They say that being retired gives you the freedom to do what you want, when you want to do it. Well, that is the theory; in reality freedom does require a certain amount of planning. Since the last blog was written much of what Sue and I have done is preparing for our trip to Canada to see aunt Gwenda, not the how do we get there and back, plus what do we do when we are there? That was done way back on wet and cold January evenings, when flights, routes, hotels and car hire were decided on and booked. No, we have been preparing the house and family for Sue and Dave not to be ‘at home’ for two weeks. Notifying the ‘kids’ has its problems, we won’t be around to support Charlotte with her difficulties brought on by the horrendous injury to her spine, Sarah and Lee won’t be able to have their Dad’s tuition on how to sail, Mia won’t be having her long walks with lunch and then there is Jamie. Not much support needed there, other than checking his website for errors and making the garage available for the occasional bit of work on his cars. Besides, tell Jamie we won’t be around for a while goes in one ear and out the other, instantly. It is always a surprise to him when he rings on my mobile to discover that we are not answering the house phone because we are not at home. I guess Jamie comes the closest to being truly freer than any of us as he does what he wants, when he wants, largely because he takes little notice of anything that doesn’t satisfy those two categories. For example, last night he rang to let me know that he and a friend were off to Rhodes for a week (he has not long since returned from there with Ashton). Have a great time I responded and pointed out that we will be returning from Canada the week before he goes. Today he rang, surprised that we were just parking the car at the airport and enquired as to how long we were going to be away and how was he going to get his quad bike out of our garage with the house alarm system on? Hmmm.
Sorting out the washing, the garden, the pool, two allotments and the running down of the food in the fridge takes precision planning, some obviously more important than others, but they can make then the problem of forgetting to pack a spare of socks pale into insignificance if we returned to an empty pool, a dead greenhouse, a smelly wash basket or an even smellier fridge! Things we have experienced over the last four decades of travelling to our annoyance and occasionally significant cost.
Well sod it! Val next door is looking after the garden greenhouse and pool. Charlotte and Suraj are keeping an eye on the house through the security cameras. And we are on our way to see Gwenda. What will be, will be.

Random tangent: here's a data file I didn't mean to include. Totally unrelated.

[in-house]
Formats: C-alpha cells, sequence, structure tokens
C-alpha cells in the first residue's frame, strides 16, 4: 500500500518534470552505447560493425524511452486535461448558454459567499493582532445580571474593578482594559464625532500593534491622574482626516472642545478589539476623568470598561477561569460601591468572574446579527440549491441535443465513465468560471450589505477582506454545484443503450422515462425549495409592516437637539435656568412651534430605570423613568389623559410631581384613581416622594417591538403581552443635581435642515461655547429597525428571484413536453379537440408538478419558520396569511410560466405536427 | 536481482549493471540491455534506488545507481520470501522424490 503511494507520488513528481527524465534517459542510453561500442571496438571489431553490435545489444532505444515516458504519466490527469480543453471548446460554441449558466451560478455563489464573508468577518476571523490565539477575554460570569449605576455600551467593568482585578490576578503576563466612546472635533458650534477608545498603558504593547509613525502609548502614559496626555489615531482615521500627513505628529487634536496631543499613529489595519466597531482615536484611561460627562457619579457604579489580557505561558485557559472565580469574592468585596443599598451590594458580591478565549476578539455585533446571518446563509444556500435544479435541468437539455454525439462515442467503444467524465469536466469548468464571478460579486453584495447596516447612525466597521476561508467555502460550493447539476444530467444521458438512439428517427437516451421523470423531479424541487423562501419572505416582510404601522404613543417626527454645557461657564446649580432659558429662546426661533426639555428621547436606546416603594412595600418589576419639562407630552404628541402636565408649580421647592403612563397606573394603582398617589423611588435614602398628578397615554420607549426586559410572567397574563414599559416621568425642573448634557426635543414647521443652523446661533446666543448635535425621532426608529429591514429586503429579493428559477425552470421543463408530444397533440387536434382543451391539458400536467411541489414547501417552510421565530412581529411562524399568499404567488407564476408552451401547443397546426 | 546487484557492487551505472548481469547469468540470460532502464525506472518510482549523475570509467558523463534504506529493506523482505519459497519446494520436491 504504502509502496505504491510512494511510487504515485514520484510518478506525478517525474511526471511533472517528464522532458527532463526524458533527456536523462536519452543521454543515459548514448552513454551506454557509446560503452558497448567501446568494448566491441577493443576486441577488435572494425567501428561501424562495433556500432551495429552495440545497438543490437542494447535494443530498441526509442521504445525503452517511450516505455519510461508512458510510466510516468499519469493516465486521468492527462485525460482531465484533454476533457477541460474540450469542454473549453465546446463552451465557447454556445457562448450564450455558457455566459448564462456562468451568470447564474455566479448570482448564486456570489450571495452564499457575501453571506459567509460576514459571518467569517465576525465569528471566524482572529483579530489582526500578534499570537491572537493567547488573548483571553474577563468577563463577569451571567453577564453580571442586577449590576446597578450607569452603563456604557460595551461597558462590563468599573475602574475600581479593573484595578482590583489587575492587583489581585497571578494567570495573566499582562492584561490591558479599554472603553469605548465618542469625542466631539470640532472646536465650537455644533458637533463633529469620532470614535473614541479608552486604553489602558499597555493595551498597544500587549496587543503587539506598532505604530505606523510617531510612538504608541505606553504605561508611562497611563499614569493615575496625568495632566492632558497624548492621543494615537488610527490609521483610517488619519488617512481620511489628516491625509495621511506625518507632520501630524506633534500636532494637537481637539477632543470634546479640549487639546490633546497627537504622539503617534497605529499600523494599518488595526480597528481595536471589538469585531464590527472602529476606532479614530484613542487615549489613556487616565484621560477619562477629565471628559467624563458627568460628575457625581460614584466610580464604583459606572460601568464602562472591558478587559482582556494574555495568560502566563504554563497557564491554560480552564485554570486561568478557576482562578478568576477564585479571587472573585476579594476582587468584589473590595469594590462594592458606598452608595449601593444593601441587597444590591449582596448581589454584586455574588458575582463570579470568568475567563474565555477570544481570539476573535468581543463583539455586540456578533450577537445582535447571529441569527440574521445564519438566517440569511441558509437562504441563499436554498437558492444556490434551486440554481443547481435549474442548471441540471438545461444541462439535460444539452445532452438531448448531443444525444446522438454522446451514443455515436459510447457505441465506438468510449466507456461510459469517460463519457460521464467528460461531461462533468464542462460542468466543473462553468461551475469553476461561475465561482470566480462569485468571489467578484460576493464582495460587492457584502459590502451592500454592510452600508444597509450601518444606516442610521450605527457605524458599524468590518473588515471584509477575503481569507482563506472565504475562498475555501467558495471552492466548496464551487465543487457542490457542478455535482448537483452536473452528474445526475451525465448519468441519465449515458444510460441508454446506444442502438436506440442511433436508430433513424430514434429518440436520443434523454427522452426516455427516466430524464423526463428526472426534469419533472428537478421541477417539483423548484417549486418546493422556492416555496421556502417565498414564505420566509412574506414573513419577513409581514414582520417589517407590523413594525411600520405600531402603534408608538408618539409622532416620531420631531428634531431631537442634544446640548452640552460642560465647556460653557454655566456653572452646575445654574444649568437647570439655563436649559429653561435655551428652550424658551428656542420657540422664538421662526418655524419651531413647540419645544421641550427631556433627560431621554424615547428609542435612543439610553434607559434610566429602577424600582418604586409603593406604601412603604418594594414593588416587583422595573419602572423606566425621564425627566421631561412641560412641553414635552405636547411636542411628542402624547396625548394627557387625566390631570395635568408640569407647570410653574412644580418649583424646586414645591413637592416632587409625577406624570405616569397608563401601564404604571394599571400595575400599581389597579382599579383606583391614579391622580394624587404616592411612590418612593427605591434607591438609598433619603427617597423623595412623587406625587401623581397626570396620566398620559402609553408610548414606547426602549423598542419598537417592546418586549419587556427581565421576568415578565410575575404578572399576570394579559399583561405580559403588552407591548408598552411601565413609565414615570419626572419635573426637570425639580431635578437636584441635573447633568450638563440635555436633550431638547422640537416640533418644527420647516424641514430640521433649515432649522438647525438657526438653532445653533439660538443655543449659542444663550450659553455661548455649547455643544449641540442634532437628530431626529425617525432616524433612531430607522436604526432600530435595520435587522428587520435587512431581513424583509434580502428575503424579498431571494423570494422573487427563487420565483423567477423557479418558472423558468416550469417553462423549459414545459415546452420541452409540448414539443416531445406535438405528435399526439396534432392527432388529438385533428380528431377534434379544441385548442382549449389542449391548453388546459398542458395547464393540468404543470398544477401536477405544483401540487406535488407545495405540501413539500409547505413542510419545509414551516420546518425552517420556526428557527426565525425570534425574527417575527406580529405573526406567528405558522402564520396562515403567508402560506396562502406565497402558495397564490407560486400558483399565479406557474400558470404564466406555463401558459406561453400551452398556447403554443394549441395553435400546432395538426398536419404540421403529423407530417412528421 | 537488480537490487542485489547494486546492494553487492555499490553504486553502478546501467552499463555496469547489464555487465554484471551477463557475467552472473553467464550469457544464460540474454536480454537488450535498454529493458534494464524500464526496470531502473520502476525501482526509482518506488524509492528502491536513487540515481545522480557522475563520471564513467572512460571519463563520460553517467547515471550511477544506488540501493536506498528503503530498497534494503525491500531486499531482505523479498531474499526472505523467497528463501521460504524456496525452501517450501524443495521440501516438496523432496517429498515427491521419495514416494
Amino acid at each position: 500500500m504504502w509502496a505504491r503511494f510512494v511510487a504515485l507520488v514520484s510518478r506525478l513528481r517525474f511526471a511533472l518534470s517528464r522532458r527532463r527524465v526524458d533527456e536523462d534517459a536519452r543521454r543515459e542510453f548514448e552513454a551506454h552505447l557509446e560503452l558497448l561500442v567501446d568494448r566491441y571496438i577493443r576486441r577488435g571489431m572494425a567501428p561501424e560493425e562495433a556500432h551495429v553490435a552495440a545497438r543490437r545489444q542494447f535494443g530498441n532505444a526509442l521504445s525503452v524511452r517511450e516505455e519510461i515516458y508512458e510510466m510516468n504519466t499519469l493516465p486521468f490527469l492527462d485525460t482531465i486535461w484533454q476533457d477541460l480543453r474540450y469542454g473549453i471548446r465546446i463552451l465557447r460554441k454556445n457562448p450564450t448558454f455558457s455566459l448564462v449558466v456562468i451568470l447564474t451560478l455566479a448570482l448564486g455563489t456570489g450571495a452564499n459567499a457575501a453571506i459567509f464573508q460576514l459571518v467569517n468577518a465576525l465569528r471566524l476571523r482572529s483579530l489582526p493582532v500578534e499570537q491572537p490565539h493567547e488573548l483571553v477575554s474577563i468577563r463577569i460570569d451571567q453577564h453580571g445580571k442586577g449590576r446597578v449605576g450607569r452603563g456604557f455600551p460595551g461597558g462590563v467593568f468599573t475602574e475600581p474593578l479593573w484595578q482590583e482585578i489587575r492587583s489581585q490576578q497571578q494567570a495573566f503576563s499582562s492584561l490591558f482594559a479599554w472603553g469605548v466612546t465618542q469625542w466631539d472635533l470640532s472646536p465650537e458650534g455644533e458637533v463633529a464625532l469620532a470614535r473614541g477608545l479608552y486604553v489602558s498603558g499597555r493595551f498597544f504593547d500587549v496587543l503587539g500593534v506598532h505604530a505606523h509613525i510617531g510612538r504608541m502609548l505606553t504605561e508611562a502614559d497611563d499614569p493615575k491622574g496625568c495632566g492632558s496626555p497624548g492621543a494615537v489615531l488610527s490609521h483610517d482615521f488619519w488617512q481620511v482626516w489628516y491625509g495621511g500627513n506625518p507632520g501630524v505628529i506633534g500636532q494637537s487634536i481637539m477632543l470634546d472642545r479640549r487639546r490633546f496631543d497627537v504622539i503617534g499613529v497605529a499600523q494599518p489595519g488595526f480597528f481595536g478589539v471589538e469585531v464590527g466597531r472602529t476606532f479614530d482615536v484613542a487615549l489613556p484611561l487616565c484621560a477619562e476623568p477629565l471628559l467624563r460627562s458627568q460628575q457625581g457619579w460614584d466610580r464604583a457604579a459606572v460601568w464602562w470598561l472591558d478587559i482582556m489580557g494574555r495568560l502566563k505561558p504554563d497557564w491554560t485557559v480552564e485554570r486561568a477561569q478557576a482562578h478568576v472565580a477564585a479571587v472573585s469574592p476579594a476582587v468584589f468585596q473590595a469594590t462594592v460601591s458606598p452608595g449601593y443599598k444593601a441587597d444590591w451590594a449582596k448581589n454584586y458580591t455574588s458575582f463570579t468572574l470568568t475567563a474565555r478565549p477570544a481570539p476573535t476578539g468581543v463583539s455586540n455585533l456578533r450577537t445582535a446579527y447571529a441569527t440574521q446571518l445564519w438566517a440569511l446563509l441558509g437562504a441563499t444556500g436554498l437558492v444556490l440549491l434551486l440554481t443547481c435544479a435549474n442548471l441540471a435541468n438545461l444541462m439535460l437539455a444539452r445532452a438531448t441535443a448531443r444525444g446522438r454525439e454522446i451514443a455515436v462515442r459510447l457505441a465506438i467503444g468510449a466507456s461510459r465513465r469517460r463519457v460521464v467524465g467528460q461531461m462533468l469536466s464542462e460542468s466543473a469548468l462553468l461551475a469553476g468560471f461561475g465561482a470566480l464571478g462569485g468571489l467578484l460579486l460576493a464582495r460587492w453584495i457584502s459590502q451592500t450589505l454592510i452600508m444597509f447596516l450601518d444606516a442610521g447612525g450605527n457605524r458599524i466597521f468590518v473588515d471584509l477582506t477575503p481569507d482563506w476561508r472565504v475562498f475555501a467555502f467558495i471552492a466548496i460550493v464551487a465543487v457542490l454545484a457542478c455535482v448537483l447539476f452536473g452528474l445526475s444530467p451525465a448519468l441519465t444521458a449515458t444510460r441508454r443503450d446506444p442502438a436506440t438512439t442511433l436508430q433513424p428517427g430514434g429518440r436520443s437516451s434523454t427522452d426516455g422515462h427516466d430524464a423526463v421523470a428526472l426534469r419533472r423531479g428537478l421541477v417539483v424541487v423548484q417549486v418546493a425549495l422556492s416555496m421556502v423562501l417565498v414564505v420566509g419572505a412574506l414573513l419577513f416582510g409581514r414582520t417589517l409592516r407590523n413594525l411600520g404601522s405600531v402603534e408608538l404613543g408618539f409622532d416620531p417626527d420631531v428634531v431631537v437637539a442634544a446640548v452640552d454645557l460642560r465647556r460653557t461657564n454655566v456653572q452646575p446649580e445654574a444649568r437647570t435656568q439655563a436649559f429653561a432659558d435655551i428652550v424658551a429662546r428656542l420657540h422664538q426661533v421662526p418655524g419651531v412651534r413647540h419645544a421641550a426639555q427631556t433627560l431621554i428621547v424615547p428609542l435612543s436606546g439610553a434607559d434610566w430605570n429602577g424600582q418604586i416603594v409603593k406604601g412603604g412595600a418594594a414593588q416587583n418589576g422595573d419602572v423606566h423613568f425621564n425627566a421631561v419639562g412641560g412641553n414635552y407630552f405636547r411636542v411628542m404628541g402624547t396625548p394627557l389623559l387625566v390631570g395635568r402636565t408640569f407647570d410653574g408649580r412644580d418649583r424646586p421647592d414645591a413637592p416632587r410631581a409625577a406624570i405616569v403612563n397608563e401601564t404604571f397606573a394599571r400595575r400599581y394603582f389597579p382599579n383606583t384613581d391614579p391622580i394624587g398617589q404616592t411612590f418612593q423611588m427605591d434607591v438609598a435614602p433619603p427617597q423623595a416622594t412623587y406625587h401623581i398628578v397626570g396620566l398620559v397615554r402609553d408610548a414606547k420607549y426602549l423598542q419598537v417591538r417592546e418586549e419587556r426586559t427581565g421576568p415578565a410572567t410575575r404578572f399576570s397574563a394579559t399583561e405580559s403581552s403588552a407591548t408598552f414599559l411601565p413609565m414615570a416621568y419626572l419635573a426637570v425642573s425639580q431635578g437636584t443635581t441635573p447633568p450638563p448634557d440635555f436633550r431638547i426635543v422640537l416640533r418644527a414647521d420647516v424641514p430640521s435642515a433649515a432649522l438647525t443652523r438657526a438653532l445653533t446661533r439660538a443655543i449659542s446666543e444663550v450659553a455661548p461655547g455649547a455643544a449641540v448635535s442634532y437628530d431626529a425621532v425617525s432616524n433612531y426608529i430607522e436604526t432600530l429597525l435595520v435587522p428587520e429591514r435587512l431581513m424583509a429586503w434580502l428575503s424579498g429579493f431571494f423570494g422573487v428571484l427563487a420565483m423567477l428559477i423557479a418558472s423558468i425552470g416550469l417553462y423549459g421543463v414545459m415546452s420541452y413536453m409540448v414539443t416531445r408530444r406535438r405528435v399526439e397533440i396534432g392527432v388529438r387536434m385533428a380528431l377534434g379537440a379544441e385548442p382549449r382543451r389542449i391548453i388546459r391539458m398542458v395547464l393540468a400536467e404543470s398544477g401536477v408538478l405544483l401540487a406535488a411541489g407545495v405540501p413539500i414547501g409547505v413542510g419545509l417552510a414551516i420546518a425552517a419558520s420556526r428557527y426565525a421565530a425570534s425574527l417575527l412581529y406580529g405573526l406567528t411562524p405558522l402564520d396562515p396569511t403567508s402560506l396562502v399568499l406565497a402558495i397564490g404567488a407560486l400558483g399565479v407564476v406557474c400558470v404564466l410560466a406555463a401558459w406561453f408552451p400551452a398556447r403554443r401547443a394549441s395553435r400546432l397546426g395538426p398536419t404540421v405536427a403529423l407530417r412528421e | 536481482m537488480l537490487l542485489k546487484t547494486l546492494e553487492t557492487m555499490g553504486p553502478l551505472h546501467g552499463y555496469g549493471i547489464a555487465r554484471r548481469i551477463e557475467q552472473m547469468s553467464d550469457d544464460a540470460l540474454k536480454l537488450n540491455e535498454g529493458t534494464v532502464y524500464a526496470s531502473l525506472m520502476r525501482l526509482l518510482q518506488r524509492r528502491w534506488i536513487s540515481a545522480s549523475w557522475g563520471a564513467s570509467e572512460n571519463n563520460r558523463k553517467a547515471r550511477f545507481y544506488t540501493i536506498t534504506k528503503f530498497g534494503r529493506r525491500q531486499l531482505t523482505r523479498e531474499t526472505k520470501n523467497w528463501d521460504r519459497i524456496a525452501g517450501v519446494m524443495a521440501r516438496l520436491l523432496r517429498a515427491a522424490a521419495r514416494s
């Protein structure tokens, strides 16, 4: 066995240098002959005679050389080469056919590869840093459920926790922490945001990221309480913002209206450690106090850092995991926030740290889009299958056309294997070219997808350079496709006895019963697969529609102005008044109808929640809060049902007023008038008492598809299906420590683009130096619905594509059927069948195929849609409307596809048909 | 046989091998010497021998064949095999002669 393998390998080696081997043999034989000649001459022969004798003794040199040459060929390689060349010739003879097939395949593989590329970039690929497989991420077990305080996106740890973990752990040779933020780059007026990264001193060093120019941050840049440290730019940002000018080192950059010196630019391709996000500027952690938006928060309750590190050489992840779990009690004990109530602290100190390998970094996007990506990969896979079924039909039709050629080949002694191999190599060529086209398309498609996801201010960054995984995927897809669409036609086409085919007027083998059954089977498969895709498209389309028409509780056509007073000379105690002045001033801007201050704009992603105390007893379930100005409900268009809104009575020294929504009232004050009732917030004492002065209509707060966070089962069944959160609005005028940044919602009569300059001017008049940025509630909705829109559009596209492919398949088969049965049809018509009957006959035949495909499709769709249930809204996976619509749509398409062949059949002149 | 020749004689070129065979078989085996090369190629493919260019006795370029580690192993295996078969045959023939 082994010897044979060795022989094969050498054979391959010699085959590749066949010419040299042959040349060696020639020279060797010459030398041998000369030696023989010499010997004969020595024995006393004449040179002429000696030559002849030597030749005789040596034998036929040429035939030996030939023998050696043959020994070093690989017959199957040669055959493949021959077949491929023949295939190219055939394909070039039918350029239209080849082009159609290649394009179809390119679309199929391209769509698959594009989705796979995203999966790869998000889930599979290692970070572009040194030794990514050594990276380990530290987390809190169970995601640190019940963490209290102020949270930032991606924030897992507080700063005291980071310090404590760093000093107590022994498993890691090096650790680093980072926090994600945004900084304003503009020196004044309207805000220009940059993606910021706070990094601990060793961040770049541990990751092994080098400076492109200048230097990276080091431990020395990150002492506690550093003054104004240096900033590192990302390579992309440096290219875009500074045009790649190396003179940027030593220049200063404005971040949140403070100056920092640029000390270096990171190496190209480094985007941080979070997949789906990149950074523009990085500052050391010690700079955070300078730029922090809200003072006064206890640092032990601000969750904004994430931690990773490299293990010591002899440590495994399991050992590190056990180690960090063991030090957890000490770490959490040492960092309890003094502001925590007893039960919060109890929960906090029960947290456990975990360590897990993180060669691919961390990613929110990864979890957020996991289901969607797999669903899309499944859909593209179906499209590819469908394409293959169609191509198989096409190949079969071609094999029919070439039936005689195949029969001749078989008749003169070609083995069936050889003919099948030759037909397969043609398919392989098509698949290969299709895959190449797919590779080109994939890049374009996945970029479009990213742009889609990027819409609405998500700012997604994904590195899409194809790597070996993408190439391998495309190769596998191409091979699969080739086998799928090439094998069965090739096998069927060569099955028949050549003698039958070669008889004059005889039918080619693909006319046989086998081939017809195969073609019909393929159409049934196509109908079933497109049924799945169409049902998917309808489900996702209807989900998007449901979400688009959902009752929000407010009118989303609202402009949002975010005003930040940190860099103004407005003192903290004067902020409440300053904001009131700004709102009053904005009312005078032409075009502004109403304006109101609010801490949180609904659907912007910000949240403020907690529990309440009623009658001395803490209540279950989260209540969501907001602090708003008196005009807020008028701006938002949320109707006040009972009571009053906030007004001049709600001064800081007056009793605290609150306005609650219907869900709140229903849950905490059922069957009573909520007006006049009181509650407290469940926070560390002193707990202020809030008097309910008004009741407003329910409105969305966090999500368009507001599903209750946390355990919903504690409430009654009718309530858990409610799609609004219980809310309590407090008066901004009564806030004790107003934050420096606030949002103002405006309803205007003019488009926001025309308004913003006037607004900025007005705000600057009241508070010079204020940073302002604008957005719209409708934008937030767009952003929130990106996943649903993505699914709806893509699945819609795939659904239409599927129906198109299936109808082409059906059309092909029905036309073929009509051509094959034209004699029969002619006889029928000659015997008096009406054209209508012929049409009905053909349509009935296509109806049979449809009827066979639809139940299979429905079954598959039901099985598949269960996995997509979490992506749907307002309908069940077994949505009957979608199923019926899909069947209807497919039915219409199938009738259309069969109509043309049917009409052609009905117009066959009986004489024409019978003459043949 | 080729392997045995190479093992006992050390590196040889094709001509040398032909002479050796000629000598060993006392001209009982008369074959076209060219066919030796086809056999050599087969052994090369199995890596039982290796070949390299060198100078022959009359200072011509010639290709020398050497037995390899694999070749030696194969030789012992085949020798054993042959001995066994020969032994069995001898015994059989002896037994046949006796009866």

We are travelling to Toronto with Sean, his son Dominic and his girlfriend Caitlin. We journeyed to the airport together, meeting Caitlin at the service station off the M11 next to Stansted airport for lunch before travelling on to the airport. It is a fortunate coincidence, but we are on the same flight out and back, booked into the same hotel in Toronto and have rented a car from the same company. How’s that for chance?
We are flying with a new airline called Primera. They are Icelandic owned and are probably the first budget long haul airline. We appear to be on their first flight to Toronto as the maiden flight should have taken place 2 days prior but due to late delivery of aircraft it was cancelled. They appear to take their business model straight from the Ryanair manual; cheap tickets and you pay for everything extra such as food, seat choice, hold baggage, etc. etc. The seating is primitive, but I think more comfortable than Mr. O’Leary’s versions, but like short haul there is no TV on the seat back, but you do get a USB port and are encouraged to bring your own media. I am not sure it is a good move, but I do think it will be influential on the rest of those in the business of getting us about the planet. Oh and the aircraft are new, clean and service seems quite efficient.
It was an excellent flight, we had a strong tail wind so flight-time was just a little over seven hours and transit off the plane through customs and the very new-tech security system they have here went smoothly with no delay. Our fellow travellers even had their luggage already off-loaded from the belt when we got to baggage reclaim. Sue and I are travelling light and have only cabin bags which hopefully will pay dividends when we migrate from hotel to hotel on our marathon trek of Ontario.
We had a short wait to catch the shuttle bus to our hotel for the night, the NU hotel (yes, it does look fairly new). As soon as we checked in, Sue settled into our room sorting out the loose ends of the day’s journey while Sean and I went in search of much needed refreshments. Dominic and Caitlin opted to sort out a few loose ends in their room (I guess) rather than join us at a bar a few doors away.
Sitting and chatting watching the other patrons of the establishment we were sat in was fascinating. Most were also eating, scoffing enormous quantities of grub with just a fork to shovel it down, to a European just looks wrong. No matter how many times I have travelled to this continent and witnessed this rather lazy method of eating it always seems to irk. However, I am all in favour of the portion sizes!
Sean and I returned to the hotel around 2.30am (standard Greenwich sensible time) and hit the sack. What will tomorrow bring?